‘Share a Coke’ Campaign Grows Sales For First Time in 10 Years, WSJ Reports

Coca-Cola's big idea started in Australia

Coca-Cola Co. is seeing sales rise for the first time in more than a decade, thanks to its personalized bottle campaign, reports The Wall Street Journal.

The "Share a Coke" campaign was first launched in Australia in 2011, with the local executives and the ad agency Ogilvy coming up with the idea. In the years since, the campaign has spread to more than 70 countries, including a U.S. launch this summer.

While Coca-Cola isn't releasing its official sales figures ahead of the planned earnings call in late October, the Journal cites sources who are claiming sales volumes are up 0.4 percent for 12 weeks through August of this year, compared to the same period last year, and that sales dollars are up 2.5 percent overall—all after more than 10 years of steady declines. Those sources also noted that sales at Coca-Cola's biggest rivals—PepsiCo and Dr Pepper Snapple Group—have remained in the negatives. Coca-Cola is increasing its advertising budget by $1 billion in the next three years; its budget was $3.3 billion in 2013.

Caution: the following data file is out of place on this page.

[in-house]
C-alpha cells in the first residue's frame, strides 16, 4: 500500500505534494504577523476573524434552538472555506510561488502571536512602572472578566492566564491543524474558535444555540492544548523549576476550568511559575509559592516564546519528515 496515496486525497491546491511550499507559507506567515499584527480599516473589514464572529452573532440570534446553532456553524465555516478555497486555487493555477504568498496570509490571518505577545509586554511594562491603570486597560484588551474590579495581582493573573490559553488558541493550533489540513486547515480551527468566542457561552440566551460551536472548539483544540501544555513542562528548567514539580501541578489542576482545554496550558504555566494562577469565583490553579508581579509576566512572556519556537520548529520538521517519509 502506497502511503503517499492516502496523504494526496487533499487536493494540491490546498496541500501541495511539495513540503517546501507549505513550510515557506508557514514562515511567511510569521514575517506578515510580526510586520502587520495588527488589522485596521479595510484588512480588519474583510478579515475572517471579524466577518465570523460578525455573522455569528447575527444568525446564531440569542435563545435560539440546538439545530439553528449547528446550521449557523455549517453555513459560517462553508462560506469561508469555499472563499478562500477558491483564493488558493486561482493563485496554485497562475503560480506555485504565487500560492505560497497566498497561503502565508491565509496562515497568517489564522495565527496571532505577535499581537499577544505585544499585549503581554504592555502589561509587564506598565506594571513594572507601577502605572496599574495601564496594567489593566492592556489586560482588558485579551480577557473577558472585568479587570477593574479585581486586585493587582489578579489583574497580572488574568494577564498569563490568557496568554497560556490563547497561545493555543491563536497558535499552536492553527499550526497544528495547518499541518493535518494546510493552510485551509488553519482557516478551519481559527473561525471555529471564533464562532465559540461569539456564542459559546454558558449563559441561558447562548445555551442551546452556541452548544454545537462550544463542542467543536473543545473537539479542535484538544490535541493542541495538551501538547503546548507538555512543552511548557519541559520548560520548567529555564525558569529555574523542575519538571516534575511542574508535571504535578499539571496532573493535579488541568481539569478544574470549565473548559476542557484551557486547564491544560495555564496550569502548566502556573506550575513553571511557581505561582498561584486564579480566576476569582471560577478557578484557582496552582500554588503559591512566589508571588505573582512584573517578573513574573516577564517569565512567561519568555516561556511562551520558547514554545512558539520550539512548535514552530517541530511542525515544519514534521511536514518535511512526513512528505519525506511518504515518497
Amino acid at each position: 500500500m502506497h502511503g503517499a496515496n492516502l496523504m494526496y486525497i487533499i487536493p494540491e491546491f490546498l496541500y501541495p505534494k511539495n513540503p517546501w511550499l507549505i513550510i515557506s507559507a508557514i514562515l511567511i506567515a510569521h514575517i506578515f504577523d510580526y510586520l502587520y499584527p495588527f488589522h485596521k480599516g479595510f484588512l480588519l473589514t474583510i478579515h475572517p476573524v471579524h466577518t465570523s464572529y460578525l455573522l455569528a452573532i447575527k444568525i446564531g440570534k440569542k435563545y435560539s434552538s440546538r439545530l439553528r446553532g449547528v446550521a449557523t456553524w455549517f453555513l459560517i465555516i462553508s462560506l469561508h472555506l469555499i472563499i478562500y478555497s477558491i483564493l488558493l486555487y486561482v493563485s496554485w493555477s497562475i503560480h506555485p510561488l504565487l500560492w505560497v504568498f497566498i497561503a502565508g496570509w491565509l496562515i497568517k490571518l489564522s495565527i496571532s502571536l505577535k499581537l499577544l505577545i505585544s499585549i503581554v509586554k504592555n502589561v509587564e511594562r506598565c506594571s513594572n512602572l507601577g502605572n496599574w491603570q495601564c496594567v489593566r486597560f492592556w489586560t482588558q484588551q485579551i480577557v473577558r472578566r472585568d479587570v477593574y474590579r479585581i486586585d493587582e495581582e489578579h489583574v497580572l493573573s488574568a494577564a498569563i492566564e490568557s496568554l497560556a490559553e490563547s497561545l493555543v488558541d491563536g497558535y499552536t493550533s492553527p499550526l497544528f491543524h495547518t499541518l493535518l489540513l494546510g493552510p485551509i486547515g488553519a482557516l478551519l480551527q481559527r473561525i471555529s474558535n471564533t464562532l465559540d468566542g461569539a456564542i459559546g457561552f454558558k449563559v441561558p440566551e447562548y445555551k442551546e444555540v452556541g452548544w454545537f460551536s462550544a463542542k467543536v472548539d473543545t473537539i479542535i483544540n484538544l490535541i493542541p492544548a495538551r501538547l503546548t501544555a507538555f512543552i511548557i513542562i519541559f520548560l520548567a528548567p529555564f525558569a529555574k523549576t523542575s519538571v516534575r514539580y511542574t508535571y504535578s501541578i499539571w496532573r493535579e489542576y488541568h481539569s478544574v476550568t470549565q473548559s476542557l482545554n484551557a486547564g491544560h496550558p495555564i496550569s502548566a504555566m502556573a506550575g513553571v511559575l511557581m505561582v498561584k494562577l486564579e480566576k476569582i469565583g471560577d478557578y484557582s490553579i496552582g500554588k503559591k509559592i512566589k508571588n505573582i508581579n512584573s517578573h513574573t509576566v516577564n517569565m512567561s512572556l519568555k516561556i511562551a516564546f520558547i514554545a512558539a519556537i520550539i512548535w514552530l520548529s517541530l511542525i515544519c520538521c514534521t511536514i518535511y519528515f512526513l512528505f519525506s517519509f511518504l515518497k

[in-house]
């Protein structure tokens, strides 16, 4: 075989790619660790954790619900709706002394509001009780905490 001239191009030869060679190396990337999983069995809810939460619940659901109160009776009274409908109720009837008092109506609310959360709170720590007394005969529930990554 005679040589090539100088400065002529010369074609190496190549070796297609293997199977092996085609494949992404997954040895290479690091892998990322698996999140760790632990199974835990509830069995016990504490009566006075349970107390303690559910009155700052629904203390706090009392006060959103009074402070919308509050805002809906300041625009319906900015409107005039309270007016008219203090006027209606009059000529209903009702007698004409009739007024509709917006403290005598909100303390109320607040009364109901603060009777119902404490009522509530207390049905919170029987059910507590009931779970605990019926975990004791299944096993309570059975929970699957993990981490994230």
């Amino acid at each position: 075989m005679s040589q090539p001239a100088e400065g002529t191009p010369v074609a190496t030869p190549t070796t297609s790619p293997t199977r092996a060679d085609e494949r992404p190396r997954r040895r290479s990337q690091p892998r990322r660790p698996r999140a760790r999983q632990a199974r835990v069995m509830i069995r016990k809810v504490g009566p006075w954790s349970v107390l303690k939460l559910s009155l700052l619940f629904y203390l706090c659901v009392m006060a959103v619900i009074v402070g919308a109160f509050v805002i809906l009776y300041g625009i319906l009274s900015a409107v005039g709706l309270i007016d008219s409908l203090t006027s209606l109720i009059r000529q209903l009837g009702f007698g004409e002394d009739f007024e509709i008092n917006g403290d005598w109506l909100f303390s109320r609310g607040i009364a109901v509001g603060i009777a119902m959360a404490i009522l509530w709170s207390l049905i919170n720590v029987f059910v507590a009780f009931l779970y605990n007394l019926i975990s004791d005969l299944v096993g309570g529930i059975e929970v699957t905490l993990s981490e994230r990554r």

The campaign was never intended to mark a permanent change to the soft drink bottles, and already, Coca-Cola is beginning to phase them off shelves. But a senior brand manager for the company has said there will be "serious consideration" given to bringing it back again in the United States next summer.

"At the end of the day, our name is the most personal thing we have. It's our fingerprint…our identity…in one word," said Lucie Austin, one of the original brand executives in Australia to launch the campaign, and who now runs marketing for the Northwest Europe and Nordics business unit at Coca-Cola.

"We gave consumers an opportunity to express themselves through a bottle of Coke, and to share the experience with someone else. The fact that your name is on a Coke bottle, it can't get more personal than that! The campaign capitalized on the global trend of self-expression and sharing, but in an emotional way. Coke is big enough to pull off an idea like this, which speaks to the iconic nature of the brand. Who would want their name on a brand unless it was as iconic as Coke? 'Share a Coke' found the sweet spot by making consumers famous through the most iconic brand in the world."